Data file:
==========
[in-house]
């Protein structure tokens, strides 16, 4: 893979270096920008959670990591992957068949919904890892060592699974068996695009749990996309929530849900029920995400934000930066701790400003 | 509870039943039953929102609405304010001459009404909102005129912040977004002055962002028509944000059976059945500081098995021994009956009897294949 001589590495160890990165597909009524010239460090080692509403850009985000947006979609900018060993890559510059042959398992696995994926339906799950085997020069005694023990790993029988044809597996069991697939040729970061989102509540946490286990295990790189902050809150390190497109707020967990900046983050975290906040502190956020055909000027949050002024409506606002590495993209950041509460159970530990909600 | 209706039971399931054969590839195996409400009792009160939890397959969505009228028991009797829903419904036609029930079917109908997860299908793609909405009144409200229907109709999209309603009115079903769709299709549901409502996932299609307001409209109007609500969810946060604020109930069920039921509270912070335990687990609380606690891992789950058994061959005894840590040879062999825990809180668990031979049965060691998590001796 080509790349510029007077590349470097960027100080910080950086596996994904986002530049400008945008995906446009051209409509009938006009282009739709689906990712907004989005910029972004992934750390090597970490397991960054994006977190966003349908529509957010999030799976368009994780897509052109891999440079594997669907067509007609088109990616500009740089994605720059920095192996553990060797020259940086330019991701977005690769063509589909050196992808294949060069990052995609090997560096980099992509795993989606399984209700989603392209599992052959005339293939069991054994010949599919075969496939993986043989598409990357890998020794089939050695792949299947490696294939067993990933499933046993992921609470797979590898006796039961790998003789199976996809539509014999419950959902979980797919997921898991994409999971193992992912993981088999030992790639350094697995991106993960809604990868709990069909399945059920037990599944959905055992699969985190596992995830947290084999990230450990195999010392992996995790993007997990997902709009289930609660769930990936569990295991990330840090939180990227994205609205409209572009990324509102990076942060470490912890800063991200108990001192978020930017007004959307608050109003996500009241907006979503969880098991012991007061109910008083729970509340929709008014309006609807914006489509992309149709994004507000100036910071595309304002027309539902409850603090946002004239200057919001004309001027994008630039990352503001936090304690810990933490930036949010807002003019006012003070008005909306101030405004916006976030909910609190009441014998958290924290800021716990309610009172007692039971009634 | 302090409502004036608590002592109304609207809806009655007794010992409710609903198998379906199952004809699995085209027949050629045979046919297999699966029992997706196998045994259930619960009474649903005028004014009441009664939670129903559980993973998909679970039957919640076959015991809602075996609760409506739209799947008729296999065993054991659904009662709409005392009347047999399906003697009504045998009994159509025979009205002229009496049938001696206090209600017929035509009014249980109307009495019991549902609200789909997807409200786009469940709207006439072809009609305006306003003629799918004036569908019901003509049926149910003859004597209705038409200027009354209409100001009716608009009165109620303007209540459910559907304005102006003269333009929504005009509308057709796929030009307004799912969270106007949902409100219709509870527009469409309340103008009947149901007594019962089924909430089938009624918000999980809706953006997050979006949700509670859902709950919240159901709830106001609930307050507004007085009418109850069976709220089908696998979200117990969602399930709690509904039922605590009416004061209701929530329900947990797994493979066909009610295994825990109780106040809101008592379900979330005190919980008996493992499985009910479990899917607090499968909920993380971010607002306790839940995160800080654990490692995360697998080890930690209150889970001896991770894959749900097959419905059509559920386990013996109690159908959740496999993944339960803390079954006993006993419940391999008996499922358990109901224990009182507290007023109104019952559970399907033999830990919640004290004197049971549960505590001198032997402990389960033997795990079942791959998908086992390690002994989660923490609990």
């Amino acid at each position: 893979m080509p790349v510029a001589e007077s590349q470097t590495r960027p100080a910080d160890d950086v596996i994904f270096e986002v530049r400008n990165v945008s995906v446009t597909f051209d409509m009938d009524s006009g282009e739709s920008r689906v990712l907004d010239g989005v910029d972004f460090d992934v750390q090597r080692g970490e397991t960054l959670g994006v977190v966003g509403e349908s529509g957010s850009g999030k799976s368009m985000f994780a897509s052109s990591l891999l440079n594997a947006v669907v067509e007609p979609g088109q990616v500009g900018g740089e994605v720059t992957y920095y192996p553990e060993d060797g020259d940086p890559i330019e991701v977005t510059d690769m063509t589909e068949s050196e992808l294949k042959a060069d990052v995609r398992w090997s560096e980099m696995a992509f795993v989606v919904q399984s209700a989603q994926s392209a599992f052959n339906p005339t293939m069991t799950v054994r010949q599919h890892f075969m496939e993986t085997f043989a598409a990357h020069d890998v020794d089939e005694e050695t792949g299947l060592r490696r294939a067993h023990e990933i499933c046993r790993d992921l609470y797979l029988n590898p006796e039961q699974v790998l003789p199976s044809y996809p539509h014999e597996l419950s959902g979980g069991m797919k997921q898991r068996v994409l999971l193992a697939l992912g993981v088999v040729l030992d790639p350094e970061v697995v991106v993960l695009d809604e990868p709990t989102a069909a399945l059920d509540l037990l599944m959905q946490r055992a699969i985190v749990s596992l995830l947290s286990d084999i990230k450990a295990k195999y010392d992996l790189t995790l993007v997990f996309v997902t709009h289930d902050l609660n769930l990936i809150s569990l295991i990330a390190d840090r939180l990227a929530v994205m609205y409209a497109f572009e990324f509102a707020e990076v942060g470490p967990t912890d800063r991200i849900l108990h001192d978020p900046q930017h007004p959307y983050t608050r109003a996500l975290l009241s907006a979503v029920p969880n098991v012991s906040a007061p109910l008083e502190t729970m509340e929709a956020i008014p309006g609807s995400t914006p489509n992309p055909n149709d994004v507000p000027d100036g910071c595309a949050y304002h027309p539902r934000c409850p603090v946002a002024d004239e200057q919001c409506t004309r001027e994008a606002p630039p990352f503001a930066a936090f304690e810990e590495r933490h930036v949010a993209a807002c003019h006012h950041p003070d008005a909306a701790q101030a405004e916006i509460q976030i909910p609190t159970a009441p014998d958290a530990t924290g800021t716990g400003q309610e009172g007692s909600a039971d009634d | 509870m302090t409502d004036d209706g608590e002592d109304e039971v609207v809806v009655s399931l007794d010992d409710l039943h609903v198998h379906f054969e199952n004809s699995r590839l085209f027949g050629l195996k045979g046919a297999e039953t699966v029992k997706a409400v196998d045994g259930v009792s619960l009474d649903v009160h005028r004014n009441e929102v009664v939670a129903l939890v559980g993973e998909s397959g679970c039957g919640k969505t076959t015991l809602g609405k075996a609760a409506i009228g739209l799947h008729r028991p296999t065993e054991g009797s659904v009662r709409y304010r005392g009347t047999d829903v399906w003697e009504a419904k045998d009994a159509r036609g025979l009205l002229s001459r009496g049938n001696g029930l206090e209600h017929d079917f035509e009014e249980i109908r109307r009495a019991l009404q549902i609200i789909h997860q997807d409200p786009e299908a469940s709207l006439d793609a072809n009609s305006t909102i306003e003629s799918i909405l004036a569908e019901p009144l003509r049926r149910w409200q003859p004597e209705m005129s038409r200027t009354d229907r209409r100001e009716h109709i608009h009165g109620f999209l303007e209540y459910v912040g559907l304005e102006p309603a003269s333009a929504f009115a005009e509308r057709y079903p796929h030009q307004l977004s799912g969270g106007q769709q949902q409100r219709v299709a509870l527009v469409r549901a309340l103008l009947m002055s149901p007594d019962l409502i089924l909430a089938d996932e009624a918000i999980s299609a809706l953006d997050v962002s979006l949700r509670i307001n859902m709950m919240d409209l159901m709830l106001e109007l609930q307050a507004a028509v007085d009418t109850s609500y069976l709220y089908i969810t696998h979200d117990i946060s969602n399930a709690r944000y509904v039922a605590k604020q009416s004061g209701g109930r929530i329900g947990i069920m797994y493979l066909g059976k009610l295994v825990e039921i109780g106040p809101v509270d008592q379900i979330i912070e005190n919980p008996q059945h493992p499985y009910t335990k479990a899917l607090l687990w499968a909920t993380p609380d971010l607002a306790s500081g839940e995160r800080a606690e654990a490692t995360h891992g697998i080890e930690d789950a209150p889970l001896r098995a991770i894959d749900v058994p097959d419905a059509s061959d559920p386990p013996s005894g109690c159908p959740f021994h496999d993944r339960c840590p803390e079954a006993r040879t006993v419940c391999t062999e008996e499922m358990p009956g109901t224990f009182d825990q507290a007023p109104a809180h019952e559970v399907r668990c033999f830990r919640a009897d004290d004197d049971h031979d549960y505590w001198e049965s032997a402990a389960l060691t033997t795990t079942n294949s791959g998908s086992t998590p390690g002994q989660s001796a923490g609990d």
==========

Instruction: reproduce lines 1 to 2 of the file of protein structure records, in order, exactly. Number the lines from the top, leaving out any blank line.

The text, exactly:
[in-house]
């Protein structure tokens, strides 16, 4: 893979270096920008959670990591992957068949919904890892060592699974068996695009749990996309929530849900029920995400934000930066701790400003 | 509870039943039953929102609405304010001459009404909102005129912040977004002055962002028509944000059976059945500081098995021994009956009897294949 001589590495160890990165597909009524010239460090080692509403850009985000947006979609900018060993890559510059042959398992696995994926339906799950085997020069005694023990790993029988044809597996069991697939040729970061989102509540946490286990295990790189902050809150390190497109707020967990900046983050975290906040502190956020055909000027949050002024409506606002590495993209950041509460159970530990909600 | 209706039971399931054969590839195996409400009792009160939890397959969505009228028991009797829903419904036609029930079917109908997860299908793609909405009144409200229907109709999209309603009115079903769709299709549901409502996932299609307001409209109007609500969810946060604020109930069920039921509270912070335990687990609380606690891992789950058994061959005894840590040879062999825990809180668990031979049965060691998590001796 080509790349510029007077590349470097960027100080910080950086596996994904986002530049400008945008995906446009051209409509009938006009282009739709689906990712907004989005910029972004992934750390090597970490397991960054994006977190966003349908529509957010999030799976368009994780897509052109891999440079594997669907067509007609088109990616500009740089994605720059920095192996553990060797020259940086330019991701977005690769063509589909050196992808294949060069990052995609090997560096980099992509795993989606399984209700989603392209599992052959005339293939069991054994010949599919075969496939993986043989598409990357890998020794089939050695792949299947490696294939067993990933499933046993992921609470797979590898006796039961790998003789199976996809539509014999419950959902979980797919997921898991994409999971193992992912993981088999030992790639350094697995991106993960809604990868709990069909399945059920037990599944959905055992699969985190596992995830947290084999990230450990195999010392992996995790993007997990997902709009289930609660769930990936569990295991990330840090939180990227994205609205409209572009990324509102990076942060470490912890800063991200108990001192978020930017007004959307608050109003996500009241907006979503969880098991012991007061109910008083729970509340929709008014309006609807914006489509992309149709994004507000100036910071595309304002027309539902409850603090946002004239200057919001004309001027994008630039990352503001936090304690810990933490930036949010807002003019006012003070008005909306101030405004916006976030909910609190009441014998958290924290800021716990309610009172007692039971009634 | 302090409502004036608590002592109304609207809806009655007794010992409710609903198998379906199952004809699995085209027949050629045979046919297999699966029992997706196998045994259930619960009474649903005028004014009441009664939670129903559980993973998909679970039957919640076959015991809602075996609760409506739209799947008729296999065993054991659904009662709409005392009347047999399906003697009504045998009994159509025979009205002229009496049938001696206090209600017929035509009014249980109307009495019991549902609200789909997807409200786009469940709207006439072809009609305006306003003629799918004036569908019901003509049926149910003859004597209705038409200027009354209409100001009716608009009165109620303007209540459910559907304005102006003269333009929504005009509308057709796929030009307004799912969270106007949902409100219709509870527009469409309340103008009947149901007594019962089924909430089938009624918000999980809706953006997050979006949700509670859902709950919240159901709830106001609930307050507004007085009418109850069976709220089908696998979200117990969602399930709690509904039922605590009416004061209701929530329900947990797994493979066909009610295994825990109780106040809101008592379900979330005190919980008996493992499985009910479990899917607090499968909920993380971010607002306790839940995160800080654990490692995360697998080890930690209150889970001896991770894959749900097959419905059509559920386990013996109690159908959740496999993944339960803390079954006993006993419940391999008996499922358990109901224990009182507290007023109104019952559970399907033999830990919640004290004197049971549960505590001198032997402990389960033997795990079942791959998908086992390690002994989660923490609990």